• Chris Fryer

Experiments with TimeBlur

Intro

TimeBlur is one of my favourite nodes to play around with, just because it allows you to utilise sub-frame information. This means that expressions that operate between integer frame values can become incredibly powerful tools.


The most basic introduction to this is 'frame % 1'. This simply creates a sawtooth ramp from 0 to 1 between frames.

To invert this, do as you would in nuke, and use '1 - (frame % 1)'

So if we want to create an exponential curve using this principle, we could square our modulus expression (frame%1) to give an exponential curve.

Practical Applications

One of the most common uses of exponential-eque processes in compositing is an 'Exponential Blur'. Bloom is an example where exponential blur comes in handy. The maths behind light falloff is follows the Inverse Square Law .


By using an expression in the size value on a blur node and placing a timeblur beneath it, we can average out that expression over the frame to create a soft blurred result.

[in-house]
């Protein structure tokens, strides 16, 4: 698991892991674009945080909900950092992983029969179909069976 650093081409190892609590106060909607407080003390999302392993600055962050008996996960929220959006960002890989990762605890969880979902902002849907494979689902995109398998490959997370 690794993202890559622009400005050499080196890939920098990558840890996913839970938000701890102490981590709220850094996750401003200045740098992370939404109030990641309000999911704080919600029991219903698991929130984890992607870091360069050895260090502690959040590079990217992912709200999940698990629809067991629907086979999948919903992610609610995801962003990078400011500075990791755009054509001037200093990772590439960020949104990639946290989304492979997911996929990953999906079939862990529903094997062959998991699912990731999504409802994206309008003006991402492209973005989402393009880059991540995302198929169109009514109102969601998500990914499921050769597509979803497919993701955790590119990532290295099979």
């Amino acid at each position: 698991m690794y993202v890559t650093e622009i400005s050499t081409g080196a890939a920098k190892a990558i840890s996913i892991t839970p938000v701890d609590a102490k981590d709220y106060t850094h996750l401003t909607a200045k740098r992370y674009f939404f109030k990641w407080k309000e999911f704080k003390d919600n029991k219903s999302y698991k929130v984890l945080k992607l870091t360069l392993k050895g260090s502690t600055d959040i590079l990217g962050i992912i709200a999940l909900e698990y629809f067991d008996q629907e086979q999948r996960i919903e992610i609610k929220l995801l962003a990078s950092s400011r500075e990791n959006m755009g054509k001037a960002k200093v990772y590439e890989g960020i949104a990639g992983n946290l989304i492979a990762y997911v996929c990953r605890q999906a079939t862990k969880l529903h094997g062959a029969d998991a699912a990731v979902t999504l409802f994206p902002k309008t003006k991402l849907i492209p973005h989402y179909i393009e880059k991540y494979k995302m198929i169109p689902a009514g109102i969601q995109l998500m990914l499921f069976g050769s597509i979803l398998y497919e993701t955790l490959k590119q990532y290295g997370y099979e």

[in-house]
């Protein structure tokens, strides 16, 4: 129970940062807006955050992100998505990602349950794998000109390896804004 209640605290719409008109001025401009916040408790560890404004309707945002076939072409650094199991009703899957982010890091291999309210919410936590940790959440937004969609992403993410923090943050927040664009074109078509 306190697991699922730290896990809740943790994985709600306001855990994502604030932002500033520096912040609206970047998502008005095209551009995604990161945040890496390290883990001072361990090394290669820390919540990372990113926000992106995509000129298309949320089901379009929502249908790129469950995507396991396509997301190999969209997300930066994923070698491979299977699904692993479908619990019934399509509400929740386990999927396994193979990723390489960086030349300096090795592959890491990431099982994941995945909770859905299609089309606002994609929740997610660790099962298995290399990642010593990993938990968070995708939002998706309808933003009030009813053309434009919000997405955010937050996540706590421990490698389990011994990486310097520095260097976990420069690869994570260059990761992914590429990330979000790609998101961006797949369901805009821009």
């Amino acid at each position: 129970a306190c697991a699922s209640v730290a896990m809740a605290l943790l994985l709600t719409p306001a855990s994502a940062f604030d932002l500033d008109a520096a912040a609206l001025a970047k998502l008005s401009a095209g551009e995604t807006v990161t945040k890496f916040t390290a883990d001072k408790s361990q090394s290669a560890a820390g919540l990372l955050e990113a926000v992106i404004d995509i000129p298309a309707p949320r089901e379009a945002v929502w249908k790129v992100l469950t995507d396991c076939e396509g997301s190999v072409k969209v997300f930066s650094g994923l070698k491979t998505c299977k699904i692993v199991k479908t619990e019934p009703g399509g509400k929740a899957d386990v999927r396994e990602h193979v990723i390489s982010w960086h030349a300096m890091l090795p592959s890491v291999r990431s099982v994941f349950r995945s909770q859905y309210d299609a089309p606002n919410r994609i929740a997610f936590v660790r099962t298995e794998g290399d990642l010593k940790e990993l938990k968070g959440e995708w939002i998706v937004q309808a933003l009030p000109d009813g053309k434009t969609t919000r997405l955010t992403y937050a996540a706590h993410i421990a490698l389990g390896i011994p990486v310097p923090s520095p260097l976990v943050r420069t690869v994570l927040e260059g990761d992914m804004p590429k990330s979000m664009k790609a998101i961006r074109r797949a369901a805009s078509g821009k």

This exponential ramp up already gives a more convincing glow effect than a standard blur and ,thanks to TimeBlur's 'divisions' slider, more steps can be added without adding more nodes.


Demo

I've put together a quick demo set-up to demonstrate how combining multiple methods can lead to a convincing result, without needing to include multiple blur nodes. You can download it here


Disclaimer: As with all node based solutions, there's unlimited ways to solve the same problem. This is just one experiment to see what's possible. I'm certain there are simpler and more efficient solutions to exponential blur, but boy if we did have fun along the way!